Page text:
Having been informed less than 30 minutes prior by local street vendors that drug pushers had been using my current location, Berkeley’s People’s Park, to push meth sprayed cannabis to unsuspecting citizens, I politely declined.
I had heard of the methods dealers use to get customers hooked on drugs, but the feeling of culture shock remained as the man stumbled away towards another group of youth. In Berkeley, Ca, cannabis use has been all but legalized. Citizens smoking pot on the street is seen as just another one of the locale’s cultural curiosities.
In addition to the shady man in the park, locals mention a local black-market dealer by the name of “Aquarius”. With access to one of California’s many legitimate and legal medicinal marijuana dispensaries, he hangs out with his two dogs on Telegraph Ave, giving anyone who can pay ‘the good stuff’. He is spoken of as a friend among the community, and provides a safe, affordable product to Berkeley residents.
Sitting in a small metal chair on the sidewalk in front of a busy coffeehouse, ‘Sam’ holds a lit marijuana cigarette as one might hold a Camel: publicly and nonchalantly.” It’s just become such a part of the culture and every day life here. Sure you kind of have to look out for the cops if you don’t have a [medicinal marijuana identification] card, but people smoke on the street all the time" she says.
As of June, California’s policy makers had hammered out many of the policies surrounding medicinal cannabis ever since it’s statewide legalization in 1996. But being the “leader in all things counter culture”, as High Times editor Dan Skye says, the state has continually explored how medicinal cannabis might be implemented into public policy.
In some areas, such as Berkeley, the unregulated black market has reached the point that pot has become a part of the community. It can be seen being smoked on the sidewalk, and is smelled everywhere. It also means that nearly anyone can tell you where to get some. In Berkeley, the lack of regulation and enforcement policies has led to a new weedy wild west, where the majority of the non-marijuana card carrying public is on their own to find good, untaxed sources of cannabis.
But for the majority of California, a system of order and control is emerging from the chaos of this new West. In the 14 years since California’s legalization of medicinal cannabis, public opinion has slowly shaped the policies surrounding the state’s initially controversial medicinal marijuana dispensaries. Patients right’s groups have lobbied for the availability of safe, reliable sources of medicinal cannabis, and have won a number of measures easing restrictions on the legal cannabis market.
Those 14 years ago were in 1996 when California passed Proposition 215, or the Compassionate Use Act of 1996, with a 56% majority. The proposition stated chiefly that the state would ensure and protect the right of any California citizen deemed by a doctor to be able to benefit from the use of cannabis, to acquire and medicate their ailments by using medicinal marijuana.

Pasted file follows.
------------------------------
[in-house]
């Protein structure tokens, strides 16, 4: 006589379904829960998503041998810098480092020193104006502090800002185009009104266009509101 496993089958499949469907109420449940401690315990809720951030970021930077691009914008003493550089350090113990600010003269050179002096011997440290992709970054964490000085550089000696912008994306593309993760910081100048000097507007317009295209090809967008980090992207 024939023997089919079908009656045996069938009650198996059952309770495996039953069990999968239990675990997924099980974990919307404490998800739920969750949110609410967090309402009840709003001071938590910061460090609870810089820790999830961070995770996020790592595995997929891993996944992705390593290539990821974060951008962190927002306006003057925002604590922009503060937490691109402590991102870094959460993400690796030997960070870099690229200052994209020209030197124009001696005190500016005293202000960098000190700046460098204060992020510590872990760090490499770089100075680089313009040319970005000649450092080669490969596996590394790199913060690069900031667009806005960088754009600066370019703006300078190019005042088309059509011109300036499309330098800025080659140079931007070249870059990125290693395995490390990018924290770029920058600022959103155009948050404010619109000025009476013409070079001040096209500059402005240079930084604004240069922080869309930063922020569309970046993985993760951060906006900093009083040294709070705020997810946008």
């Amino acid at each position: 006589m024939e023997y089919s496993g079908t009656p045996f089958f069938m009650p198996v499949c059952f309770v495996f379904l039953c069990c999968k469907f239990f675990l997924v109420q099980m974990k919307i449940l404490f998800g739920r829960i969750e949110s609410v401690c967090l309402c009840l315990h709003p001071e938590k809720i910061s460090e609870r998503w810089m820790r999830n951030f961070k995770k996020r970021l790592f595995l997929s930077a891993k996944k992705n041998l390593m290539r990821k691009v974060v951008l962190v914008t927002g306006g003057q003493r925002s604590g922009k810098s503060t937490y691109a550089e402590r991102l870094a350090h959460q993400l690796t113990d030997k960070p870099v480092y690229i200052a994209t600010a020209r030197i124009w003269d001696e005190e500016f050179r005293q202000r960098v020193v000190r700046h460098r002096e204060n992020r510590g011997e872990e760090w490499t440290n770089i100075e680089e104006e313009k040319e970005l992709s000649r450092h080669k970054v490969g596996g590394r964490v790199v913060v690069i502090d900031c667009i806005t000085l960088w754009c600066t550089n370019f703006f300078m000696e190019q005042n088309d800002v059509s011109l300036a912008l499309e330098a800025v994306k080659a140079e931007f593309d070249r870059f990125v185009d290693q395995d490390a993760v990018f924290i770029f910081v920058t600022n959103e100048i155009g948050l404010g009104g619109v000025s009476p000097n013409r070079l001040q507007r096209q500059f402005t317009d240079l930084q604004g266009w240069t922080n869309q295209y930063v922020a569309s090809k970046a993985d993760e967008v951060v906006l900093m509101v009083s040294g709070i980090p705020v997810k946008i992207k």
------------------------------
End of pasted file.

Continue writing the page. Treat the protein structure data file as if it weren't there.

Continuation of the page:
In 2005, the Oakland Ca. city government decided to pass a measure regulating how the medicinal cannabis industry would function in the city. It made cannabis the Oakland Police force’s lowest priority, and stated that the city would work towards creating a tax structure and enforce regulation over medicinal cannabis.
By 2007, medicinal marijuana had been legalized for eleven years. The courts had already defined parts of how California’s growing medicinal marijuana community interacted with the state, but the majority of marijuana’s legal issues remain in the grey. State laws still contradict federal laws. No one knew how the free market cannabis industry would look.
Then Richard Lee, a 33 year old marijuana activist, decided to place an ad in San Francisco’s East Bay Express.
Inspired by a visit to a cannabis college in Amsterdam, Lee had decided to test the water of where the lines around commercial medicinal marijuana had been drawn.
His ad, declaring, “CANNABIS INDUSTRY NOW HIRING”, promoted a trade school whose classes aimed to introduce standards to the fledgling cannabis industry on a commercial level. It taught students how to legally, and legitimately, open a medicinal marijuana dispensary.
After an initial public reaction of 200 phone calls in the first week, 20 students assembled in a small storefront on 15th St in Oakland, CA. Soon, the waiting list for classes grew to three months.
As students began to apply what they had learned, “There were a couple rogue agents that just threw up a pot shop,” says Salwa Imrahim, Executive assistant to Oaksterdam University’s founder Richard Lee. Before the city had time to react to the rogues, “16 more popped up in the area, and the market supported it”.
The city, facing the debt generated by several local renovation projects, decided that there might be a taxable market in the sudden crop of medical cannabis dispensaries. “The city decided to permit [the dispensaries], and that’s how they would control them, without shutting them down entirely.” Four dispensaries established permit to sell medicinal marijuana to patients with a doctor’s recommendation.
By 2009, Oaksterdam University had outgrown its storefront’s walls and had moved to its 30,000 square foot headquarters across from City Hall in Oakland, Ca. Satellite campuses had popped up in Los Angeles, Ann Arbor and California’s North Bay.
This growth continued across California, where several municipalities decided to adopt structure and taxation guidelines for medicinal cannabis. According to dispensaryguide.com, there are currently 563 dispensaries across Northern and Southern California.
By last weekend, June 19-20th, things had grown to the point where the High Times had decided to throw a little industry convention, showcasing the state of the medicinal cannabis industry in California. Modeled after the High Times Cannabis Cup, held annually in Amsterdam, this was to be the first event of its kind anywhere inside the US.